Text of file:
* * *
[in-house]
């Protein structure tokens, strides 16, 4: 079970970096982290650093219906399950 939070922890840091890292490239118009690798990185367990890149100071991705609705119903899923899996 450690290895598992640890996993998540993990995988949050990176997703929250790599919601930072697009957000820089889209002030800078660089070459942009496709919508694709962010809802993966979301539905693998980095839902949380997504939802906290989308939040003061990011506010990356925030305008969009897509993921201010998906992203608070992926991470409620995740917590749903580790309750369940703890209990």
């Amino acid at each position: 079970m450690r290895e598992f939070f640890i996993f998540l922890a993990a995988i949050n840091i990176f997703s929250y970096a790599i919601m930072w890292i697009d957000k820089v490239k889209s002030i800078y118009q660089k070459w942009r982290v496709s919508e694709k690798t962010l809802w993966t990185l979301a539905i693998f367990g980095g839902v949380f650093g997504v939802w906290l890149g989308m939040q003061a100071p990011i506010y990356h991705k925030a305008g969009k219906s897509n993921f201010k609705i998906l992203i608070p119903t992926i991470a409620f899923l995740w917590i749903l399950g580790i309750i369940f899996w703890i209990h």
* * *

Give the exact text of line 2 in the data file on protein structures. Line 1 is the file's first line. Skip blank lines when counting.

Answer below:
């Protein structure tokens, strides 16, 4: 079970970096982290650093219906399950 939070922890840091890292490239118009690798990185367990890149100071991705609705119903899923899996 450690290895598992640890996993998540993990995988949050990176997703929250790599919601930072697009957000820089889209002030800078660089070459942009496709919508694709962010809802993966979301539905693998980095839902949380997504939802906290989308939040003061990011506010990356925030305008969009897509993921201010998906992203608070992926991470409620995740917590749903580790309750369940703890209990």